LUND, Johan Ludwig Gebhard
(b. 1777, Kiel, d. 1867, KÝbenhavn)

Biography

Danish painter. He came to Copenhagen to train as an artist, and in 1797, at the age of 22, he started his studies at the Royal Danish Academy of Art. He came quickly into contact with the rich and powerful of that time, which had a decided influence on his artistic development. He studied under Neoclassicist Nikolai Abildgaard at the Academy from 1797-99, and taught drawing privately during his student years. He received the Academy's small silver medallion in 1798 and the large silver medallion in 1799, but never competed for the gold medallion.

He was friends with Caspar David Friedrich, another student at the Academy and like-minded fellow-romanticist, and traveled with him to Dresden in 1799 to continue his studies at the Dresden Academy. From there he went on to Paris, where he studied under Jacques-Louis David (1800-02). He went on to Italy in 1802, first to Florence and then to Rome, where he lived from 1802 to 1810. In Florence he was deeply affected by the religious art prior to Raphael's time. He was part of the expatriate colony of Danish and German artists and scientists in Italy. Cultured, talented and sociable, he secured himself many important contacts during this time, including those within the Danish royal house.

During his stay in Rome, he associated himself with the German painters known as the Nazarenes, a group of romantic painters headed by Johann Friedrich Overbeck and Peter Cornelius. He studied with them the early Italian style of painting, which was then considered primitive.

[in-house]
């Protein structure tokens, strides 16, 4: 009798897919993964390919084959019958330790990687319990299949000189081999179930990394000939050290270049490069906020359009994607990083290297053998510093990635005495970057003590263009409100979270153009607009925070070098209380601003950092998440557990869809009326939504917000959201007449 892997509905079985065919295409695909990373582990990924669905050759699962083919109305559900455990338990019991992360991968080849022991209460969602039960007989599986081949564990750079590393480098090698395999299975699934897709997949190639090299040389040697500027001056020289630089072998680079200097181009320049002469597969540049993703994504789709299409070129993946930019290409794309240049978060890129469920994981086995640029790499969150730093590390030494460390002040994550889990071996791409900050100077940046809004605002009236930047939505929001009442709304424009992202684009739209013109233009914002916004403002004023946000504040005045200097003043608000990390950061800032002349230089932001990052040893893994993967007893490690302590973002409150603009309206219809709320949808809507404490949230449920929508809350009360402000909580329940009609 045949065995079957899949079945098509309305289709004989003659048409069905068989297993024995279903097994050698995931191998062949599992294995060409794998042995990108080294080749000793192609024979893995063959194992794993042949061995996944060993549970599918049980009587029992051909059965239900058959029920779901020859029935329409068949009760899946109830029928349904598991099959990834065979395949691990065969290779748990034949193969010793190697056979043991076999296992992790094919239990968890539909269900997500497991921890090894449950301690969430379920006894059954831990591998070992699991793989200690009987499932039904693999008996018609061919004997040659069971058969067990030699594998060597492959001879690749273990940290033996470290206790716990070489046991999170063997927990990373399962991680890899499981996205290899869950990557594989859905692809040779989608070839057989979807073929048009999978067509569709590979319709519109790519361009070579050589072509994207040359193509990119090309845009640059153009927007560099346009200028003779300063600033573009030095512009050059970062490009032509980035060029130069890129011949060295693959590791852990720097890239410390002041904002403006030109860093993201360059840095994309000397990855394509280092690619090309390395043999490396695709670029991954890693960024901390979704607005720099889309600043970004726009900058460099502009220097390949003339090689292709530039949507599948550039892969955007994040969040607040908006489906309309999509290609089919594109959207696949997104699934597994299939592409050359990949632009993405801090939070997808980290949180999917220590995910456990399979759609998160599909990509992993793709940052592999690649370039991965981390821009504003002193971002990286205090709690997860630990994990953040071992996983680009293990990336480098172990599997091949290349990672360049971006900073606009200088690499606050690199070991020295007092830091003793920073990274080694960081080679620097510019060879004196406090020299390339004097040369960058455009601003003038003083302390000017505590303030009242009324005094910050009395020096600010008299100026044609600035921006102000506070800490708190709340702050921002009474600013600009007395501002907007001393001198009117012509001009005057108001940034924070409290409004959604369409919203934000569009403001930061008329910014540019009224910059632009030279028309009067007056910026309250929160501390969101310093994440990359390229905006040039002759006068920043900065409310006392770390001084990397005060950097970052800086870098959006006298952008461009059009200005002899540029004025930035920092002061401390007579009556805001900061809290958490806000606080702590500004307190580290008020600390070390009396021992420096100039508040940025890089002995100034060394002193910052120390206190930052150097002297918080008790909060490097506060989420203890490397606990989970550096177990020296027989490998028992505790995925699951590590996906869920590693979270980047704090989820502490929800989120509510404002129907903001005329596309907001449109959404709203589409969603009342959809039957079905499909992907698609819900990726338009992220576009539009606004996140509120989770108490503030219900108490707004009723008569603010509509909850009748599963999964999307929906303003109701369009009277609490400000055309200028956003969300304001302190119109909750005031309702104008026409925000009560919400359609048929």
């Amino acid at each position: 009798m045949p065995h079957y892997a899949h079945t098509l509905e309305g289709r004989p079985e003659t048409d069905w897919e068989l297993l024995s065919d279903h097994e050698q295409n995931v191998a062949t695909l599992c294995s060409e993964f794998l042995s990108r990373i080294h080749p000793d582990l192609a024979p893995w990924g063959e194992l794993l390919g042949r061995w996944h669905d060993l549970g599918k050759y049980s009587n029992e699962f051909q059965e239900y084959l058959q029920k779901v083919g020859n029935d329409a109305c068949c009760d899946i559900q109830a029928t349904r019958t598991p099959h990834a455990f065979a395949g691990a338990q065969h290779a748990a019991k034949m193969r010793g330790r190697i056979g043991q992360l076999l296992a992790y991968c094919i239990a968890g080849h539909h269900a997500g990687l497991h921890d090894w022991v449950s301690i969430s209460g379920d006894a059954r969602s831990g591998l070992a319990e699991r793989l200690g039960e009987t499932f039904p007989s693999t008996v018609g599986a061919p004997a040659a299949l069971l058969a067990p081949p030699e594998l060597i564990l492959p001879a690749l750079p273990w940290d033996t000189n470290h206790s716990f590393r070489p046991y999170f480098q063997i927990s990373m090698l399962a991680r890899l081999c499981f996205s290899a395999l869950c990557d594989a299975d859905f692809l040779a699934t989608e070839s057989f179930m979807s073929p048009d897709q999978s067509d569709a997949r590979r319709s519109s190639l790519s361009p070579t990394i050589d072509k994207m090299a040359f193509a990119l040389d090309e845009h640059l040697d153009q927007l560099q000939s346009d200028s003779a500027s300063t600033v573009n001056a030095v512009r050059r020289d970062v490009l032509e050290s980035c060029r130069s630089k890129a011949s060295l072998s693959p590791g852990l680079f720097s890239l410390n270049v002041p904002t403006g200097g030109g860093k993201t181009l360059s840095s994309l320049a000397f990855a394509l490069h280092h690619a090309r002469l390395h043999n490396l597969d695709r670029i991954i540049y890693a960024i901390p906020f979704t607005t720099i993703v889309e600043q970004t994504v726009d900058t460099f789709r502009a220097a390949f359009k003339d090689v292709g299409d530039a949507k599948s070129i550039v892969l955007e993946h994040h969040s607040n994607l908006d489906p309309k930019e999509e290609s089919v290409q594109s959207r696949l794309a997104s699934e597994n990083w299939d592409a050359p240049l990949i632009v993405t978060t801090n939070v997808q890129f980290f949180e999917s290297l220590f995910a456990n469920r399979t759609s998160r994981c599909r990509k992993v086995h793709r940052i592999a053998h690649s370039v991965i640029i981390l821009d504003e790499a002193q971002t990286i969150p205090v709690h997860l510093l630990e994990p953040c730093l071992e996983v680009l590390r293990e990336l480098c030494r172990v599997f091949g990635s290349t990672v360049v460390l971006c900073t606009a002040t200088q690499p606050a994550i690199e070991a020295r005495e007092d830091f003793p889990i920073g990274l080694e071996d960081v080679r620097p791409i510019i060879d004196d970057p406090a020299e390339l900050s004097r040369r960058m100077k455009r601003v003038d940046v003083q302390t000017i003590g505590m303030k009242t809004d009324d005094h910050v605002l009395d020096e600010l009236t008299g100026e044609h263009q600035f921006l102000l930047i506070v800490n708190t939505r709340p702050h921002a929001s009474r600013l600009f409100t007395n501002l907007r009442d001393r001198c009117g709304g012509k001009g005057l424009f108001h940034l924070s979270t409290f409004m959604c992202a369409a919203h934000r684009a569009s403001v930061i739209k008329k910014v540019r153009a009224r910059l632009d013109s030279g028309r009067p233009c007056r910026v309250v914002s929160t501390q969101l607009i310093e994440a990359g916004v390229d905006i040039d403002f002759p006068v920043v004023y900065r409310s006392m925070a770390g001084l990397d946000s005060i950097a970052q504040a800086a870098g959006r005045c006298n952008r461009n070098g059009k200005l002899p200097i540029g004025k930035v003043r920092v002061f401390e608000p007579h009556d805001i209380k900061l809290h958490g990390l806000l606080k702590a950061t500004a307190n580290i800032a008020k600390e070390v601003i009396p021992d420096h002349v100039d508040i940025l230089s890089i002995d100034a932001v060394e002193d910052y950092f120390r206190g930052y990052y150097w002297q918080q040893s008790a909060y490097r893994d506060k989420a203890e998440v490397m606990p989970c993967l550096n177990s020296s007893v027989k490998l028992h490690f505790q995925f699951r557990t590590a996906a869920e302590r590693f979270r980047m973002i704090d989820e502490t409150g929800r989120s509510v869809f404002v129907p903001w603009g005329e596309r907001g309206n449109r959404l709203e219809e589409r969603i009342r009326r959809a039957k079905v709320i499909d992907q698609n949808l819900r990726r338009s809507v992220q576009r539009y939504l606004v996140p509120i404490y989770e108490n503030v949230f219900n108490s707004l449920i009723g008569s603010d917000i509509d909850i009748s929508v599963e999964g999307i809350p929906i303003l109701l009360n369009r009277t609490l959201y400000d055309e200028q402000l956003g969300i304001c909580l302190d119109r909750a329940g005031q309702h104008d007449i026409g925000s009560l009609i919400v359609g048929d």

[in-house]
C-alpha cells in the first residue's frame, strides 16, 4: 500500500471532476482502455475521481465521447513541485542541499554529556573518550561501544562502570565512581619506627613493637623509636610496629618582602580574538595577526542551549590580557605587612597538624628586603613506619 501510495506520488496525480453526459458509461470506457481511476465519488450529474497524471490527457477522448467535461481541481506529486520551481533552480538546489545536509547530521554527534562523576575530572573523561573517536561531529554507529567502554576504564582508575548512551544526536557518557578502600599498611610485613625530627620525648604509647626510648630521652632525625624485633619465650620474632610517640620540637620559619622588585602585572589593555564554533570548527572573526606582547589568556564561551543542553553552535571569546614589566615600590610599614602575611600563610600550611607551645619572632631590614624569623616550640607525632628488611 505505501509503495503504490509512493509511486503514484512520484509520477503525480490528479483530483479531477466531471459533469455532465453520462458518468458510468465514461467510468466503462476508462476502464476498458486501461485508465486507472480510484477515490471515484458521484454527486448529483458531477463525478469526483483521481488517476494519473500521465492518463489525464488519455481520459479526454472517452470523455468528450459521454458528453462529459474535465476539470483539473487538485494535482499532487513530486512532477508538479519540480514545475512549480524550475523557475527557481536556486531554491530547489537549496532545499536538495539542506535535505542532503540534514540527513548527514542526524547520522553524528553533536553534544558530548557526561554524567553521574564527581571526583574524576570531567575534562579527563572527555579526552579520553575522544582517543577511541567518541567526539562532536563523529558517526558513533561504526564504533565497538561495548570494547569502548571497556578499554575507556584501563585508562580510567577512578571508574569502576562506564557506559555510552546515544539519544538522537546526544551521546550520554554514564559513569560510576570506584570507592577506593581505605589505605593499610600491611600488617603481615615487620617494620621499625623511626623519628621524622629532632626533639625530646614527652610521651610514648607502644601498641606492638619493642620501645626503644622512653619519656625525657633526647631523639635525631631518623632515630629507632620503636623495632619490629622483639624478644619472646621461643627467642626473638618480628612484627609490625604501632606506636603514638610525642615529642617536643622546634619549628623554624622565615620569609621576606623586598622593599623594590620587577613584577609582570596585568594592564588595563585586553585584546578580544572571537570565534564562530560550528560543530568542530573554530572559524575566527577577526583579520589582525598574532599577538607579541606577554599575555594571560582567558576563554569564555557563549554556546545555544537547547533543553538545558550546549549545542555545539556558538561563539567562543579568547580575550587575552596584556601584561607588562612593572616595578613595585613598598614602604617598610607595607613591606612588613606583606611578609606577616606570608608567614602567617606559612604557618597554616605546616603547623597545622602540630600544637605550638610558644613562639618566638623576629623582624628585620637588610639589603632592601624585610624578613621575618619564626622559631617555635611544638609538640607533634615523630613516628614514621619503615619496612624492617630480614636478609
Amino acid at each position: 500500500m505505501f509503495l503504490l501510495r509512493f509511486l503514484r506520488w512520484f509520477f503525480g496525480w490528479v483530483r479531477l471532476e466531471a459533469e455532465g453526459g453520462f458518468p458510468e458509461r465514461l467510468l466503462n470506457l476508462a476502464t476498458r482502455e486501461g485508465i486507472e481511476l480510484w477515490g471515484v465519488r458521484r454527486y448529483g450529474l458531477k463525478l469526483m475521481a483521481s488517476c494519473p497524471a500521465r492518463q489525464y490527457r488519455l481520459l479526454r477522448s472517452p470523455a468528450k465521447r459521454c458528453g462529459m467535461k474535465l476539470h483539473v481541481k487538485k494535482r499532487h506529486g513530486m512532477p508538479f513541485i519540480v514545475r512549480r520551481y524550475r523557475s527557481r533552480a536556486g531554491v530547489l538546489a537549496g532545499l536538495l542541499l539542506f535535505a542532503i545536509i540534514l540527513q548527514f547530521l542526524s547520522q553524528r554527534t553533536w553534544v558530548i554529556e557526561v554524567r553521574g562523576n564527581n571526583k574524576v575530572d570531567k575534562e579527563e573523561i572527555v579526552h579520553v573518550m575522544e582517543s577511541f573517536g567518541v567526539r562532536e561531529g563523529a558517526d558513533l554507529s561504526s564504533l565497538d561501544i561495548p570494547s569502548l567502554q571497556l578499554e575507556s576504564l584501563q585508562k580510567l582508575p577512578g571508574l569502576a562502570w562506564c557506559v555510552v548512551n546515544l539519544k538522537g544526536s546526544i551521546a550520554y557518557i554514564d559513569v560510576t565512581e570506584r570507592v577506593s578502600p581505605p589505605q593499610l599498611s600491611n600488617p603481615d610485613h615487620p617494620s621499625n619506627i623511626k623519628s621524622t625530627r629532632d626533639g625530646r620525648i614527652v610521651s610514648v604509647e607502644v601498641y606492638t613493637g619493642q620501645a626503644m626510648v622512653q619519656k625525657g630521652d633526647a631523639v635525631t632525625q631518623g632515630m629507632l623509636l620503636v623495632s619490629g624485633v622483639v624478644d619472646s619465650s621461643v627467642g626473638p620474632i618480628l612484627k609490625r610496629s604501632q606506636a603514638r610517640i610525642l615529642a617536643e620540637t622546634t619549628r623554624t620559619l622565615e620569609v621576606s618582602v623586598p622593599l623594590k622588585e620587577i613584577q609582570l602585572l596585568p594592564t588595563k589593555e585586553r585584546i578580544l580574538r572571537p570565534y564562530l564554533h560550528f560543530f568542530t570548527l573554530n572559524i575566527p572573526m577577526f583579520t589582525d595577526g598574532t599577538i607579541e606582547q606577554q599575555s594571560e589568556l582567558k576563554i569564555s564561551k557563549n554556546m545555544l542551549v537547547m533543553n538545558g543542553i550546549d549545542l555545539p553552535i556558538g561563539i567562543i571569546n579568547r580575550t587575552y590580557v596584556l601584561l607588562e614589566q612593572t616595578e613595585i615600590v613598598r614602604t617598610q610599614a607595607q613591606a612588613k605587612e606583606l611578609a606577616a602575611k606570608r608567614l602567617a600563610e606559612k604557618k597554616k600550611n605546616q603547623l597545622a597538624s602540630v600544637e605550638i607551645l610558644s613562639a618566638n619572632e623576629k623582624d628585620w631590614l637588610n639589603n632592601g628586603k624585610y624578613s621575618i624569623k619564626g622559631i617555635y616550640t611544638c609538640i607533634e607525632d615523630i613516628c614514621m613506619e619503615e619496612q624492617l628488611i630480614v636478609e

In 1803 and 1804 he painted a large picture, "Andromache, Powerless at the Sight of Hector's Maligned Corpse" which is now in the Danish Ambassador's residence in Rome. A companion piece, painted between 1807 and 1811, "Pyrrhus and Andromache at Hector's Grave" is now in the Danish National Gallery (Statens Museum for Kunst, Copenhagen). These paintings helped establish himself as an idealistic and romantic painter, in contrast to rival Neoclassicist Christoffer Wilhelm Eckersberg's realistic approach to the visual arts. The two artists represented, for many years, opposing viewpoints and cultural ideals in the Danish art scene. He returned to Denmark in 1810.

He began exhibiting at Charlottenborg in 1812 and exhibited there routinely until 1861. He was accepted into the Academy in 1814. Since his bid for the position of royal history painter was refused, he traveled back to Rome where he lived from 1816 to 1819. He had now decided to establish himself as an altar painter, and as a member of the Nazarenes. In 1818 he was finally named professor at the Academy along with Eckersberg and returned to Copenhagen in 1819.

During his 42 years at the Academy Lund had a strong influence on his many students. He encouraged them to study 17th century Dutch landscape art, which could be readily seen in Copenhagen. His closest students include historical painter Ditlev Blunck (1799-1853), and landscape painters Johan Thomas Lundbye, Dankvart Dreyer, Peter Christian Skovgaard, and Vilhelm Kyhn.

His main works were history paintings with historical, mythological and biblical themes, such as the five large paintings at Christiansborg Palace in Copenhagen, which depicted Denmark's various cultural time periods. He is also well known for his altarpieces and paintings of religious themes, which were influenced by his admiration for such Renaissance painters as Fra Angelico, Perugino and Raphael. His small landscapes also received favour from art historian, critic and advocate of a national art movement, Niels Lauritz Hoyen.



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